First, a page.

SAN FRANCISCO (KPIX) — We’re taught at an early age that things are better when everyone plays by the rules, but sometimes that’s not exactly true. Case in point: Glen Park Elementary in San Francisco.

“My son was in tears every morning, getting dropped off, because it’s…who’s gonna be our teacher today?” explained Emily Sims, the parent of a Glen Park Elementary first grader.

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Back in October, the first grade teacher at the school went on medical leave. The district says union contract rules prevent permanently filling a vacancy if the teacher’s return status is uncertain.

Since then, the class has been a revolving door of substitutes. 13 different teachers have headed the class this year so far.

Parents say the disruption has had a jarring effect on their kids.

“They have stomach aches and they’re crying in the morning and they don’t want to come to school,” said parent Kendra O’Dwyer.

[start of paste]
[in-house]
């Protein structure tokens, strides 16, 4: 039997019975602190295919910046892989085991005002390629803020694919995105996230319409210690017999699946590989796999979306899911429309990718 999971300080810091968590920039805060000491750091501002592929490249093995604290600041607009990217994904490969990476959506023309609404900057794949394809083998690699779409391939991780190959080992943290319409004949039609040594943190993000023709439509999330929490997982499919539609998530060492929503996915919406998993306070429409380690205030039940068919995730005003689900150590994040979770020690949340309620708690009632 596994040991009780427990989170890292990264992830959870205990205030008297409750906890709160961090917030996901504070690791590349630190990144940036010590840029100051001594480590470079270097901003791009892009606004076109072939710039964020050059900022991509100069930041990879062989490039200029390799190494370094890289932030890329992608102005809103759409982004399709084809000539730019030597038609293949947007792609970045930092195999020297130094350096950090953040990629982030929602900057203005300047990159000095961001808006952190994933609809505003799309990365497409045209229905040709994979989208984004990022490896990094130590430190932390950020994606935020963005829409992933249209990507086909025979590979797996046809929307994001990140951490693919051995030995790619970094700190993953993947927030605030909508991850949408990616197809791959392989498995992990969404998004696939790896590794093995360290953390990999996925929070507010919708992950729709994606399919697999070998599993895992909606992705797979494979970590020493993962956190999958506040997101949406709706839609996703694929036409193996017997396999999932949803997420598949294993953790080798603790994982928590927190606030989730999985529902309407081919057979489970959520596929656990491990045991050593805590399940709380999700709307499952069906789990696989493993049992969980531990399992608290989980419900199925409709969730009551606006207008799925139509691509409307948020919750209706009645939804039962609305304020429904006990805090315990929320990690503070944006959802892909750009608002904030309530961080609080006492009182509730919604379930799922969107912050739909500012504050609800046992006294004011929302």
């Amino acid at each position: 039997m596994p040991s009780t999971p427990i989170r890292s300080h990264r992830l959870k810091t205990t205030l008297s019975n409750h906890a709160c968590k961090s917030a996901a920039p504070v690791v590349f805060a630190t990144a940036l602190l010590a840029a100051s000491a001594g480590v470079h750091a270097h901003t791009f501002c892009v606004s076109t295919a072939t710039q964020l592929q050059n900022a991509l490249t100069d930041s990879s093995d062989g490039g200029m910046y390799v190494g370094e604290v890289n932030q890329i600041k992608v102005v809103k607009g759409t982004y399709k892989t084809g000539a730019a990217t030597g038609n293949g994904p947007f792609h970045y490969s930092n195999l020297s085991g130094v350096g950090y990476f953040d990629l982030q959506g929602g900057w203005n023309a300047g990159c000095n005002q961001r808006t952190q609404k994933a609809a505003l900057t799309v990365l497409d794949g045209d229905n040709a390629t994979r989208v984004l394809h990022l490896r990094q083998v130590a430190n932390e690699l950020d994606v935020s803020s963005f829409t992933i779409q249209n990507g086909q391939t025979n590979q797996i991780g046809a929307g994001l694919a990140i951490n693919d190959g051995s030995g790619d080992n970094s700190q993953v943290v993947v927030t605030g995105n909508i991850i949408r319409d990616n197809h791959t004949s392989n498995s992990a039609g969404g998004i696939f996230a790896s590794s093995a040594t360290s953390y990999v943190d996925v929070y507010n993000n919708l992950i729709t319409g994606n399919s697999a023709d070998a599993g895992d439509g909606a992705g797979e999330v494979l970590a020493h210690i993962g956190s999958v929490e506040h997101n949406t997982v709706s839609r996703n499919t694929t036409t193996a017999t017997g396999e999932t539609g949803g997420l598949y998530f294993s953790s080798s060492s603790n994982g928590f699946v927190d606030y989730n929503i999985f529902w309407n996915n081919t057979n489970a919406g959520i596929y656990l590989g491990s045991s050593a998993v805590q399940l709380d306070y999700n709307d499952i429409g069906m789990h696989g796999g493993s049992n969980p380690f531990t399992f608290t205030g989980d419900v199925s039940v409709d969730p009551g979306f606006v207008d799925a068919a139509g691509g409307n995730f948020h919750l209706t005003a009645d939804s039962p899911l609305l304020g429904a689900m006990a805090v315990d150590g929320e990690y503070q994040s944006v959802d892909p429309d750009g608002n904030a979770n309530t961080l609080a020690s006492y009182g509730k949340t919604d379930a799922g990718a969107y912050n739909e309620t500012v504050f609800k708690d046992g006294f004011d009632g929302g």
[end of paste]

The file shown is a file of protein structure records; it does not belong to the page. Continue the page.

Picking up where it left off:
At one point there seemed to be a solution. Principal Jean Robertson’s daughter, who already worked in an after-school program, got her credential and happily took over the class.

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But about a month later, the district removed her from the position, citing its own rule prohibiting nepotism.

“We don’t believe that a family member is necessarily best suited to supervise another family member,” said SF Unified School District spokesperson Gentle Blythe. “So in this case, the principal is the supervisor of the classroom teachers.”

Parents like Emily Sims questioned the logic of adhering to the rule in a crisis situation.

“I understand that rule to not hire family members if there’s a line of teachers out the door waiting for the job,” said Sims. “But that’s just not the case in the SF district. They’re desperate for teachers.”

Sims is right. The teacher’s union points out 79 positions remain open in the district simply because they can’t find enough teachers who can afford to live in the Bay Area.

At Glen Park, the school’s reading specialist has been reassigned to take over first grade, but the parents say it would be better for everyone if the district would be willing to relax its nepotism rule in such desperate times.

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“I guess they’re going by the letter of the law but they’re not taking into consideration what’s really best for the kids, and that should be the bottom line,” said O’Dwyer.